The FAFSA can be filed electronically, www.fafsa.ed.gov or www.studentaid.ed.gov. To complete the FAFSA on the web, download the preapplication worksheets and worksheets A,B, and C. Once the FAFSA is completed, students need to print out the signature page and mail to the address posted on the signature page or electronically sign the page with the pin number. Students will be assigned a PIN which will be needed for making corrections, obtaining certain information (Student Access) or renewing the FAFSA in future years. List a stable e-mail address so colleges can communicate with the applicant. Students and parents who submit paper FAFSA's can apply for a PIN at www.pin.ed.gov. Students need to retain copies of the FAFSA and signed tax returns for possible future verification. Call 1-800-433-3243 for questions about federal student aid, eligibility, form completion or correction, or publications on financial aid.
Students will receive a Student Aid Report (SAR) after the FAFSA is processed or can check the status of the SAR using the pin number. Information is also sent to the college(s) named on the FAFSA electronically. If students do not receive a SAR in 4-6 weeks (if filing using the paper form), or they need another copy, they should call 1-800-4-FED-AID for a duplicate SAR. If applying electronically and the student's social security number matches, the student has only completed one application, there are no signature errors and the student has provided an e-mail address the SAR information will be available on the web.
Students should check with the college(s) they expect to attend. Additional paperwork/forms are often required.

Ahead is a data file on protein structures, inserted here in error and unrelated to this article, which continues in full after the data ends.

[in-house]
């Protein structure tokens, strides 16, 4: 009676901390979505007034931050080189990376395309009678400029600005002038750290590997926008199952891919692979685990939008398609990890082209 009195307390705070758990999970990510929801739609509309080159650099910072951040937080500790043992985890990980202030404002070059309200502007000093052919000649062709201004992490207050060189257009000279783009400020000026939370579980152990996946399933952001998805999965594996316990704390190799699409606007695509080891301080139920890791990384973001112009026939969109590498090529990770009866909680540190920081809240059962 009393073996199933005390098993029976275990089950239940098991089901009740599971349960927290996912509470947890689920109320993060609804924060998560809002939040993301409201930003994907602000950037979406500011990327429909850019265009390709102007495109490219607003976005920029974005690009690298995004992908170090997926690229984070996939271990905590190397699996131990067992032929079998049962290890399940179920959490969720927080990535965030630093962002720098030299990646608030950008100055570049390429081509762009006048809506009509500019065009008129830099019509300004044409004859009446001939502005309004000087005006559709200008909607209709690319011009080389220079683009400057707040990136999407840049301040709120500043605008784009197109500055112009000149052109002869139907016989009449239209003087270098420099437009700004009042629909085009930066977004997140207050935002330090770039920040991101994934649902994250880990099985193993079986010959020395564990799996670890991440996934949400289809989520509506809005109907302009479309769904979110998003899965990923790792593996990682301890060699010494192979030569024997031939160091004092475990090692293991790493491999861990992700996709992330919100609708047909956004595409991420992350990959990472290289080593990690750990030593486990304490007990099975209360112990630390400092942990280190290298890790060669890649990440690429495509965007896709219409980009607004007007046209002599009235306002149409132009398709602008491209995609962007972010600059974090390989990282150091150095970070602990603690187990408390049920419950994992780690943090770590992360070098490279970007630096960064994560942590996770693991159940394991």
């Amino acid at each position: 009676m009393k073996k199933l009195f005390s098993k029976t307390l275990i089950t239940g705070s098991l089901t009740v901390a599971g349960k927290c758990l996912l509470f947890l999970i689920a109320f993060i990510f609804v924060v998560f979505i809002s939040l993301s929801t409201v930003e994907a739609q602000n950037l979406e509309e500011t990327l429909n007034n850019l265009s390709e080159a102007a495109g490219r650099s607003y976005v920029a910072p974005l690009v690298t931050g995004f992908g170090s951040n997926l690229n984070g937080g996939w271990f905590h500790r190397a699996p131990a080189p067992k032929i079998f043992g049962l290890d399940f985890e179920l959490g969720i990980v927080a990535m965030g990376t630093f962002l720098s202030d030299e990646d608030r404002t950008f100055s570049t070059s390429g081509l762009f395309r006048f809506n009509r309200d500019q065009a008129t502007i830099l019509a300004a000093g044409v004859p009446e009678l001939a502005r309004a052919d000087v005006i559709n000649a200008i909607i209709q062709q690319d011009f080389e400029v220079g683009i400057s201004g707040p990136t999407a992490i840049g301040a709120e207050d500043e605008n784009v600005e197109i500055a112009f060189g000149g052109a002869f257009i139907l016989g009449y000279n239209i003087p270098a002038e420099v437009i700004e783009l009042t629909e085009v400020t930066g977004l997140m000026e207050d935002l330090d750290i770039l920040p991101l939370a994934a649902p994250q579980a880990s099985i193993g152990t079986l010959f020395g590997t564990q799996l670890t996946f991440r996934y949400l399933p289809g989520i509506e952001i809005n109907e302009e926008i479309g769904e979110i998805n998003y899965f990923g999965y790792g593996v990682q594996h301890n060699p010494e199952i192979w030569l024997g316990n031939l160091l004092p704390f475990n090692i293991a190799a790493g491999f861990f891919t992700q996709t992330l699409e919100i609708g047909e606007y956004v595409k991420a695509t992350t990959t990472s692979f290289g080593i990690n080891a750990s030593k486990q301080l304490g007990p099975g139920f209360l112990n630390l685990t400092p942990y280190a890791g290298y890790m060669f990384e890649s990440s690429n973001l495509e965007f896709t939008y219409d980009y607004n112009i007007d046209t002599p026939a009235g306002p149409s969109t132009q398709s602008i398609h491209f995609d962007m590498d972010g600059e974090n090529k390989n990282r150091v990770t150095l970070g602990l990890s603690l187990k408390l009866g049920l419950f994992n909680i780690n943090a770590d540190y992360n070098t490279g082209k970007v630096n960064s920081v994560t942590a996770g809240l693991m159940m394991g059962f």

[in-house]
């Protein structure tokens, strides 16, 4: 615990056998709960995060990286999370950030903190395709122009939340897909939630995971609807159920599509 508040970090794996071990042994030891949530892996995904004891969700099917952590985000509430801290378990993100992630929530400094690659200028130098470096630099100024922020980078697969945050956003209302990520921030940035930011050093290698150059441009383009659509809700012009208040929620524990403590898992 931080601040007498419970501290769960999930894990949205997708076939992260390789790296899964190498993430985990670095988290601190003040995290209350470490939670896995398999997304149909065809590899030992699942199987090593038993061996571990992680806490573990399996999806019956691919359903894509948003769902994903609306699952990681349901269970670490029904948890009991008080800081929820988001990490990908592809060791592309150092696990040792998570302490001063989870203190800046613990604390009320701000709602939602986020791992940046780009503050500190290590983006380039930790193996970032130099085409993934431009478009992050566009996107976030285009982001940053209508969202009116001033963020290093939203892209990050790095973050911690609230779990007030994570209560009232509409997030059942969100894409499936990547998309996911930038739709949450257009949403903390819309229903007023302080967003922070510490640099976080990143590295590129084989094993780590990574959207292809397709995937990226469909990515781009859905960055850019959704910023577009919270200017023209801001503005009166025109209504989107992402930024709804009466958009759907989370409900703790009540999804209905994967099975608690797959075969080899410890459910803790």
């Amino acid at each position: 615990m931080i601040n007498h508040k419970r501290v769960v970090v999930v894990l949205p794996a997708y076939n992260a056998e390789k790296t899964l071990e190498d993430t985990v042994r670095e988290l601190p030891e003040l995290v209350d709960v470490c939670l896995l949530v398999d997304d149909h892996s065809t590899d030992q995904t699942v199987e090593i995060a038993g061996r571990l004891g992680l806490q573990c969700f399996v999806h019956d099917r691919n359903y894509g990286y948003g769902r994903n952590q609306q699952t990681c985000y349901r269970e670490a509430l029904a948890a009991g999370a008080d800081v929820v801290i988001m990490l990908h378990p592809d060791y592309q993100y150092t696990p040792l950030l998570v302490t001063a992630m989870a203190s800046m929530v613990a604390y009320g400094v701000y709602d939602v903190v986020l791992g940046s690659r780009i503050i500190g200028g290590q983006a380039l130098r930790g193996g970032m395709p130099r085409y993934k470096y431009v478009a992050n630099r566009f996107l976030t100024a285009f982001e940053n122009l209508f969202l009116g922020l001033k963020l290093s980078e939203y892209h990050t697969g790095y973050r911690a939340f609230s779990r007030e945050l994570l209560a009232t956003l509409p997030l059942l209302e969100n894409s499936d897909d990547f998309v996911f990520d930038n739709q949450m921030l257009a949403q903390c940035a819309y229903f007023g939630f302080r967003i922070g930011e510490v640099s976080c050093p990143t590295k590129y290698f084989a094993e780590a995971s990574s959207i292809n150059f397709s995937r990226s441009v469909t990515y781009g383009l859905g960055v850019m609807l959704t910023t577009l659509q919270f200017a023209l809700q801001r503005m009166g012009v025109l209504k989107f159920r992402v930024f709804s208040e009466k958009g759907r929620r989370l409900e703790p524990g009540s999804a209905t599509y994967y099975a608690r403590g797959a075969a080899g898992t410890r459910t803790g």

The student's selected college financial aid office(s) will send an award letter to the student indicating the types of aid the student is eligible to receive. Students will accept or decline the awarded aid and return the award offers to the colleges.
The CSS/Profile is used by some private colleges. The registration fee for the 2003-2004 academic year is $5. There is a $18 charge for each college or program to which you want information sent.

4._____ Apply for the Ohio Instructional Grant. This need-based grant is used for tuition by any Ohio public or private college. Application for the OIG is by indicating the state of legal residence on the FAFSA (Question 18).

5._____ Meet with college admission personnel, financial aid officers and academic offices of each college. Each area will have a listing of available scholarships and other financial aid.

6._____ Apply for scholarships offered by Athens High and local civic organizations, parents' workplaces, association, and credit unions.

7._____ By May 1st, notify the college you will be attending next year. Also notify the colleges that you will not be attending.

Remember-
Try all possible sources of financial aid.
Look into the financial aid possibilities at each school you are considering.
Apply for financial aid as early as possible.
Apply for financial aid every year. Many awards are renewable!
Ask for information and help. College's financial aid personnel are there for you.
Often scholarships are awarded only by a particular institution or major. Inform the guidance office of the institution you are planning to attend.
Check with each institution you are considering to be sure you have completed the correct financial aid form(s).